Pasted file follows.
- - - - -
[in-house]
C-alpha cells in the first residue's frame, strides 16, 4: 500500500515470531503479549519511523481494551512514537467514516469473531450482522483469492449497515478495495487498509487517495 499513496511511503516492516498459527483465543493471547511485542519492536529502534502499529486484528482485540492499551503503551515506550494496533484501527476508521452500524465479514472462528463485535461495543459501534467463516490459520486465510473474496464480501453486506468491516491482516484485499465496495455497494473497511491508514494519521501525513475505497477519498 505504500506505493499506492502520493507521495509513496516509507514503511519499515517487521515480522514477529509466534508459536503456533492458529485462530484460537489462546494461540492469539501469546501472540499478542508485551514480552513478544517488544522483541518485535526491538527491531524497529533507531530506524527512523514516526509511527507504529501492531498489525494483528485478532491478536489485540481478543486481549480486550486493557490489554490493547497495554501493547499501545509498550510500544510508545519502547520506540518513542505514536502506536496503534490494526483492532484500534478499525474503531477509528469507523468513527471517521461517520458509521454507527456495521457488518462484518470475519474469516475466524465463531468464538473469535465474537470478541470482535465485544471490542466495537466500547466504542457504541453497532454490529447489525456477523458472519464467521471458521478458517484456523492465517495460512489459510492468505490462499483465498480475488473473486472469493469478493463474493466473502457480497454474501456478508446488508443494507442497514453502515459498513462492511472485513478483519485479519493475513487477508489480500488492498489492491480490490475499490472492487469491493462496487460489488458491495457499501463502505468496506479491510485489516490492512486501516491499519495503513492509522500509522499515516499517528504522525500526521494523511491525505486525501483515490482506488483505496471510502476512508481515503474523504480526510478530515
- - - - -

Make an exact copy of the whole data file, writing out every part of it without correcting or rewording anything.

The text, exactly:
[in-house]
C-alpha cells in the first residue's frame, strides 16, 4: 500500500515470531503479549519511523481494551512514537467514516469473531450482522483469492449497515478495495487498509487517495 499513496511511503516492516498459527483465543493471547511485542519492536529502534502499529486484528482485540492499551503503551515506550494496533484501527476508521452500524465479514472462528463485535461495543459501534467463516490459520486465510473474496464480501453486506468491516491482516484485499465496495455497494473497511491508514494519521501525513475505497477519498 505504500506505493499506492502520493507521495509513496516509507514503511519499515517487521515480522514477529509466534508459536503456533492458529485462530484460537489462546494461540492469539501469546501472540499478542508485551514480552513478544517488544522483541518485535526491538527491531524497529533507531530506524527512523514516526509511527507504529501492531498489525494483528485478532491478536489485540481478543486481549480486550486493557490489554490493547497495554501493547499501545509498550510500544510508545519502547520506540518513542505514536502506536496503534490494526483492532484500534478499525474503531477509528469507523468513527471517521461517520458509521454507527456495521457488518462484518470475519474469516475466524465463531468464538473469535465474537470478541470482535465485544471490542466495537466500547466504542457504541453497532454490529447489525456477523458472519464467521471458521478458517484456523492465517495460512489459510492468505490462499483465498480475488473473486472469493469478493463474493466473502457480497454474501456478508446488508443494507442497514453502515459498513462492511472485513478483519485479519493475513487477508489480500488492498489492491480490490475499490472492487469491493462496487460489488458491495457499501463502505468496506479491510485489516490492512486501516491499519495503513492509522500509522499515516499517528504522525500526521494523511491525505486525501483515490482506488483505496471510502476512508481515503474523504480526510478530515